Mugabe needs debt relief because he wants new loans. Lots of them. This is a delusion.

Mugabe and his inner circle might be forgiven for believing that the IMF would be open to serious negotiations. The Fund’s mandate, after all, is to help member countries when they are faced with economic crisis. Zimbabwe negotiated a new agreement in October of last year and will plausibly reach most of the technical targets. However, completing a staff monitored program is just an initial step on a very long road towards debt relief.

And, unlike normal debt restructuring, where old loans can be rolled over into new ones, the scale of Zimbabwe’s arrears requires extraordinary amounts of cash. That means Zimbabwe or a benevolent creditor must clear the country’s arrears up front before any new lending can be expected. In the best of times, arrears clearance poses an incredibly heavy lift (see, for example, how long it took Liberia’s Ellen Johnson Sirleaf, which enjoyed major support from the United States). Since Zimbabwe doesn’t have $5 billion to spare, a major creditor would have to be thoroughly convinced that the country, and the Mugabe government in particular, was on a credible pathway to reform. Someone would have to be willing to make an audacious multi-billion dollar gamble on Robert Mugabe.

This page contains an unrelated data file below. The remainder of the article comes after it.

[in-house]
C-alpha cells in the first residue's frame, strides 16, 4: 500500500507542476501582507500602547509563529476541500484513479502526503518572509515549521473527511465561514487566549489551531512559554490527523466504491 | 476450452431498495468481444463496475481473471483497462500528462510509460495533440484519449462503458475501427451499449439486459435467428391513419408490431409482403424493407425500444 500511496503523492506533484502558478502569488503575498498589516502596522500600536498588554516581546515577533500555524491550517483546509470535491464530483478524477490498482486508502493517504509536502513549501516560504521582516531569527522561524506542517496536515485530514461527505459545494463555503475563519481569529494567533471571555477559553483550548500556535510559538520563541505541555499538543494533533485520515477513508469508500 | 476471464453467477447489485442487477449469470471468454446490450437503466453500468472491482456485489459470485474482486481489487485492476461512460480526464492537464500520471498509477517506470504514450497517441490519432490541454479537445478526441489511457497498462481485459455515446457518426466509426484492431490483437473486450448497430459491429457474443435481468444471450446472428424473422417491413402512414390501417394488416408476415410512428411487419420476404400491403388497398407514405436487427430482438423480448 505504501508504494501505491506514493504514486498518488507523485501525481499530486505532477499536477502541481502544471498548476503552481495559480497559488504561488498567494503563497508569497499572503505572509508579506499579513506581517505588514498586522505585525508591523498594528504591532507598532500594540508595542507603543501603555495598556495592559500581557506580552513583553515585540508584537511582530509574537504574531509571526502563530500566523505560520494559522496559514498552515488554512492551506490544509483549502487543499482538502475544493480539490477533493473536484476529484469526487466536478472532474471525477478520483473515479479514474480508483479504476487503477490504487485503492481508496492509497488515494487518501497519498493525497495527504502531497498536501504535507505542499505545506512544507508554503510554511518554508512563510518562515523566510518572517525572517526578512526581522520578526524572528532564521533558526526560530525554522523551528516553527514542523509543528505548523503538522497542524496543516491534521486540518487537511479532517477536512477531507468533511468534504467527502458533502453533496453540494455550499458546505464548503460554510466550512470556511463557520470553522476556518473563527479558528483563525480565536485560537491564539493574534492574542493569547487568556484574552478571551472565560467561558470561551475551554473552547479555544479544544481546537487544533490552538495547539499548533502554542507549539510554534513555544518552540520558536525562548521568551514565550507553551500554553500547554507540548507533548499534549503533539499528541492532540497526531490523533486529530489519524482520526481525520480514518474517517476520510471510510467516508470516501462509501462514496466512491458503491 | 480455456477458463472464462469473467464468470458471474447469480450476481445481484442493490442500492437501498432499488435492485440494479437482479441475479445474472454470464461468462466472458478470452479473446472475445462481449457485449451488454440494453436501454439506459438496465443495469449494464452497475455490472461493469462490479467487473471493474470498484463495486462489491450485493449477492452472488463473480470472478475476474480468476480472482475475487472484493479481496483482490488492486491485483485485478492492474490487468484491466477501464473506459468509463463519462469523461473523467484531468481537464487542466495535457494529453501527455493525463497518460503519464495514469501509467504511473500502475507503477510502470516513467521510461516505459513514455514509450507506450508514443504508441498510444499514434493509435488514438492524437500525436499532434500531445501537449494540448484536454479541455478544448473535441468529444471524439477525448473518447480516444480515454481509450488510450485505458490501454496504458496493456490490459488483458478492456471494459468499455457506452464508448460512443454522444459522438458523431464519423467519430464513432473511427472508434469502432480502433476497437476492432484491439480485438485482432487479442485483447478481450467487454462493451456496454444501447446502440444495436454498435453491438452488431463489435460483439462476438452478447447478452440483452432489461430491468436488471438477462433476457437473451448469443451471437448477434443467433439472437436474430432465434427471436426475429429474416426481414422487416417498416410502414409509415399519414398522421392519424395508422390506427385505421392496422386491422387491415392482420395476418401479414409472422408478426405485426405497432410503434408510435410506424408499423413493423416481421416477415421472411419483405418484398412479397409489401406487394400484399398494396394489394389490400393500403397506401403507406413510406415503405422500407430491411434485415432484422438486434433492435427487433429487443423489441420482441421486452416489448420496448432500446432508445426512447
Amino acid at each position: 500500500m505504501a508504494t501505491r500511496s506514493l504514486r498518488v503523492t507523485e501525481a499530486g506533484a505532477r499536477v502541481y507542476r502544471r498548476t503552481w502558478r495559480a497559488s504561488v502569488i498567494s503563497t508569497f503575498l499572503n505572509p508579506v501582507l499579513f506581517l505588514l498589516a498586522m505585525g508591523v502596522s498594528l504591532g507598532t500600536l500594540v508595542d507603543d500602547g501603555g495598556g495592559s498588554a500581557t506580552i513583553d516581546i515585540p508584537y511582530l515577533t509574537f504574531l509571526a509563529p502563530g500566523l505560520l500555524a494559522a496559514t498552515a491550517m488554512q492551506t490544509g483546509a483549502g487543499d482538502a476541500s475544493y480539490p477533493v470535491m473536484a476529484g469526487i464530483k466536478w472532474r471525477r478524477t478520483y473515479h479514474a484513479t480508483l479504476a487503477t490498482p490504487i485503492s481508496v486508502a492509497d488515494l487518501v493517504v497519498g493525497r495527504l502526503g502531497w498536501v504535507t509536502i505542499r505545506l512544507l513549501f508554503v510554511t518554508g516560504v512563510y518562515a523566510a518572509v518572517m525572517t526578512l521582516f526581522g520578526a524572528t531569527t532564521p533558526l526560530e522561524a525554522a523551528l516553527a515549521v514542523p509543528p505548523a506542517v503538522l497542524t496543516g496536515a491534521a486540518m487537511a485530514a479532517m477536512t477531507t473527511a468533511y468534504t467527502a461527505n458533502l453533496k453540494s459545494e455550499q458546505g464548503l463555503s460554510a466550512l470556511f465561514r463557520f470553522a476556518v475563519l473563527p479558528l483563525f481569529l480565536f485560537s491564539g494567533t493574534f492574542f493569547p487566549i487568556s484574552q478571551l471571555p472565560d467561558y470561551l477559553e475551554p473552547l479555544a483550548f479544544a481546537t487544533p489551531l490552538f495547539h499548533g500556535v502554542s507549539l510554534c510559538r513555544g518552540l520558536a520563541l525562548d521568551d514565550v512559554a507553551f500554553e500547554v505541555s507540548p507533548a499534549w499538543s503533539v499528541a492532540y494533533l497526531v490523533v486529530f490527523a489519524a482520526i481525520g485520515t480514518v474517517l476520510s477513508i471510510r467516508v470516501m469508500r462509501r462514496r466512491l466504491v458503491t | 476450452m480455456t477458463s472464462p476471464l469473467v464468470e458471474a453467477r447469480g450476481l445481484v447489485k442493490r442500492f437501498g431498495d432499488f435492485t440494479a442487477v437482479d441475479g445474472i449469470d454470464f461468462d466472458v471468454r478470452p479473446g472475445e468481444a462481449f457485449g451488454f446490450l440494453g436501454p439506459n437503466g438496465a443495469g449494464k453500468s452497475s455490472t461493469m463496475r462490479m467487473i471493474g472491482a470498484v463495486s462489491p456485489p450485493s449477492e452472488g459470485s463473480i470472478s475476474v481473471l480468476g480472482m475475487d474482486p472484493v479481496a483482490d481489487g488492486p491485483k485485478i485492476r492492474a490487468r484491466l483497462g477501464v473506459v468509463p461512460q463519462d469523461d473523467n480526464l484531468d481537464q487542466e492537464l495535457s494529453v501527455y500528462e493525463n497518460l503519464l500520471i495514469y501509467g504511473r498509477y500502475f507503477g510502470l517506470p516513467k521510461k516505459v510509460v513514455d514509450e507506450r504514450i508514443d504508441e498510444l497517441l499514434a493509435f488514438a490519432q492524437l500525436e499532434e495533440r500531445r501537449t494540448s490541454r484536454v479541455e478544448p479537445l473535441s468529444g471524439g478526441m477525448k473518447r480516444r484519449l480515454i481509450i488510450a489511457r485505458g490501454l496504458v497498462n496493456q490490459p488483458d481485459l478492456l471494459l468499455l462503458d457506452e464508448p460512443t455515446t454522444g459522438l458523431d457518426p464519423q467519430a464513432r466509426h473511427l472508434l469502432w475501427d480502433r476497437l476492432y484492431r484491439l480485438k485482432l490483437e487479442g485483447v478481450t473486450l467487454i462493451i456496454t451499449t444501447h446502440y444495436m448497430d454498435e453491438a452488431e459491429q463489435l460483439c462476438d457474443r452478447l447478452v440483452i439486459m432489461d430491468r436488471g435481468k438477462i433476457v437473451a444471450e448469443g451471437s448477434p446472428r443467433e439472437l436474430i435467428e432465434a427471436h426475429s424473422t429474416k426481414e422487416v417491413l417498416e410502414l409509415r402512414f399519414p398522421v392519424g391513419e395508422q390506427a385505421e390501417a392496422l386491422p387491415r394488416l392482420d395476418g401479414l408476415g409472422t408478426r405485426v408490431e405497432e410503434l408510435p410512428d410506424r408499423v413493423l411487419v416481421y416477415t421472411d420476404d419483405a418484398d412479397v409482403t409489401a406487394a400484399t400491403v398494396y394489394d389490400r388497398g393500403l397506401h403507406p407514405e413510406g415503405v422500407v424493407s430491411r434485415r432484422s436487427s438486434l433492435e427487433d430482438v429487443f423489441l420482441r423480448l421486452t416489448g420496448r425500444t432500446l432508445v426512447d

That’s a tough bet to make.

Zimbabwe was looking up during the unity government when finance minister Biti killed hyperinflation and instituted a cash budget. His ministry had managed to reinstate financial controls, allowing public services to recover and business confidence to improve. After eleven consecutive years of contraction, the economy once again started to grow in 2009.

That all changed after the July 2013 election when the unity government ended and Mugabe’s ZANU-PF resumed control of all government ministries. Public policy once again became erratic and the economy began to wobble. After double-digit positive growth rates from 2010-12, Zimbabwe’s GDP slowed and will at best expand by 1.5% this year. Unless something drastic happens soon, Zimbabwe’s economy will likely fall back into recession.